Book Review: A Murderous Relation by Deanna Raybourn
By Susan AmperMarch 6, 2020
London, 1888. A royal scandal, a murdered madame, and the most notorious serial killer in history call Veronica Speedwell to the aide of the royal family yet again.
It’s Autumn, and the intrepid, endearing, adventuring Veronica Speedwell, steps off a train from Cornwall straight into a London terrorized by Jack the Ripper. A Murderous Relation is the 5th outing for Deanna Raybourn’s daring lepidopterist heroine aided as always by natural historian, explorer, and taxidermist Stoker. And this time, the pair encounter murder, mayhem, monarchy, and the joy of once again working together.
Veronica is the unacknowledged daughter of the Prince of Wales while Stoker is the son of a viscount making him an “Honourable,” an honorific he doesn’t much care for. The series pokes fun at the aristocracy even as our adventurers always answer their call to arms while they continue to catalog the Rosemorran Collection belonging to the Earl of Rosemorran their patron and landlord. Lady Wellingtonia Beauclerk, “Lord Rosemorran’s elderly great-aunt and éminence grise behind the throne” has made it her “mission to protect the royal family—not least from themselves. Lady Wellie meddled strategically, and no one save the royal family and a handful of very highly placed people of influence knew of her power.”
And sordid scandals seem especially linked to the royals. In 1888 the honor goes to Prince Albert Victor aka “Eddy,” who has gifted a diamond star to the owner of a private sex club. Stoker, however, considers that whatever the scandal is this time, it can be but a “tempest in a teacup” considering the royal foibles already known to the public.
But Stoker has not taken into account the involvement of the notorious and elusive Ripper, a high-priced bordello, its proprietress, Madame Aurore, or Veronica’s step-mother, The Princess of Wales, Alexandra of Denmark. Continuing to trip over royal relatives at every turn, the princess shows Veronica and Stoker her own diamond star with an engraving on the back of the Prince of Wales feathers. “The badge of three white ostrich plumes was recognizable anywhere. Princes of Wales had been engraving, embroidering, painting, gilding, and jewelling the image on anything that belonged to them for the better part of five centuries.” Veronica is only surprised “none of them had managed to tattoo it upon his person yet.” The young prince commissioned a similar star embellishing it further with his initials, AVCE, Albert Victor Christian Edward. The princess explains that “the jewel can be traced to him” and “it is imperative that it be retrieved before that happens.” Lady Wellie also fears that Eddy might actually be the Ripper. A Banbury tale that nevertheless prods Veronica and Stoker into action.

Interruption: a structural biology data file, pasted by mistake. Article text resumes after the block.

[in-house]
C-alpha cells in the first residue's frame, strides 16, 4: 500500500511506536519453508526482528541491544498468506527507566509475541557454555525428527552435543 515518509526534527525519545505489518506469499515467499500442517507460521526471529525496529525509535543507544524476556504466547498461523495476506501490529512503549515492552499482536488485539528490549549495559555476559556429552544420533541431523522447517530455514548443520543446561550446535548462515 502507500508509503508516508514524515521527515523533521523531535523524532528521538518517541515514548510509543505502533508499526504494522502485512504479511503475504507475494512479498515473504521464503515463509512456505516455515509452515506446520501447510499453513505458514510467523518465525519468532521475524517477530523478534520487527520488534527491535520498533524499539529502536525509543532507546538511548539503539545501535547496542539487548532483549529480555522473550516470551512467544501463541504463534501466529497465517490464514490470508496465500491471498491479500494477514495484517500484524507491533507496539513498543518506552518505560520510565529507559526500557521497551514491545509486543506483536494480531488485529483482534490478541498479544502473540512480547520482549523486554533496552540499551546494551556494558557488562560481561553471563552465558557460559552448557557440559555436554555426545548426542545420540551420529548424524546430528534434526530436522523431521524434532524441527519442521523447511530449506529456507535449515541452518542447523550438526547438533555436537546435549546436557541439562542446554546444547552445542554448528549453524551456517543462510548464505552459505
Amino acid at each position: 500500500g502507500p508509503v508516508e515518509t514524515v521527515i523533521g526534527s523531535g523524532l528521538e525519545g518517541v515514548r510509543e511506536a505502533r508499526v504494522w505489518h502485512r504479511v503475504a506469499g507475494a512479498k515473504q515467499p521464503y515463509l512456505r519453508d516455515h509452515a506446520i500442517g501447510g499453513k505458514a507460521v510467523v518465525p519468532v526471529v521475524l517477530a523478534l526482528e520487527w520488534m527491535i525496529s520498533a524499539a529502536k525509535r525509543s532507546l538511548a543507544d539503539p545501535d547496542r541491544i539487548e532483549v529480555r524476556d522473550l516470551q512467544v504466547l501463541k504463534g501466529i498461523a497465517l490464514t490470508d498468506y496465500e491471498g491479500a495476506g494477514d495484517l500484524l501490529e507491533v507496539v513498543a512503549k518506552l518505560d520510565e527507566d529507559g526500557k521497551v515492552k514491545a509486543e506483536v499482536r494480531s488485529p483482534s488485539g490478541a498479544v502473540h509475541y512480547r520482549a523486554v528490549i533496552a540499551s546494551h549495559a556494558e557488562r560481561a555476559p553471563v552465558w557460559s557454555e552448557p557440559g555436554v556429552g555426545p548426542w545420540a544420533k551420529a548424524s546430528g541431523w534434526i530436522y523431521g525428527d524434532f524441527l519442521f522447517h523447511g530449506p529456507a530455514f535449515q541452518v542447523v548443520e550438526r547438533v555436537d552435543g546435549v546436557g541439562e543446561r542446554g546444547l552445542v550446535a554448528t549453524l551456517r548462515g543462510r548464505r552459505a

With the help of Stoker’s Brother, Viscount-Templeton Tane, Veronica and Stoker are appropriately costumed to go undercover at the brothel. Eventually, they join the dancing.
“[Veronica] kept her eyes fixed upon [Stoker’s], my arms resting lightly where his clasped firmly. He was my anchor, my sole point of reference in a world that had spun too fast, that would have thrown me off my balance if he had let go of me. But he did not let go. He kept me upright, anchored, and that was the moment I understood how he had changed me. I had been so long on my own, so apart from everyone, that I had not realized how he had pierced my solitude. I had finally acknowledged that I loved him, but it was not until that moment that I understood I needed him.
At this realization, Veronica ends the dance and hares off on her own in search of the diamond, leaving a flummoxed Stoker staring after her. Since their return to London, Veronica realizes her feelings for Stoker.
She had been aware of a creeping sensation of doubt. That a physical union between us would be gratifying I had no doubt. I was only too aware of Stoker’s many attractions. But this new and burgeoning habit to rely upon him terrified me to my marrow. I had learnt not to be dependent through harshest of circumstances. Could I now alter that practice? Could I really throw my hard-won independence to the wind and lean upon him?
It was a question that drove me to act that night with reckless bravado. I had to prove to myself that I was still the same explorer who packed her petticoats and her parasol and set off to see the world. I had to peer into the looking glass of my soul and see once more the intrepid spirit that burned within. If I lost her, who then would I be? A mere appendage of Stoker’s? Never I vowed.
Not an appendage, rather a partner. Veronica and Stoker break into Madame Aurore’s room and find the star and “Eddy”, who wants it back. The standoff is ended when the trio see that Madame Aurore has been murdered.
On fleeing the premises, the three are abducted and events move into the arena of slapstick. Their abductor is Veronica’s Uncle de Clare who hopes to be rid of “Eddy” and place Veronica on the throne.
They manage their escape in a duly spectacular fashion and Prince Charles Albert Victor is returned to his mother unharmed. As to Stoker and Veronica—have they finally found themselves a comfortable bed in which to fall into each other’s arms? Alas, dear reader, you shall have to get your hands on a copy of A Murderous Relation for the answer to that question.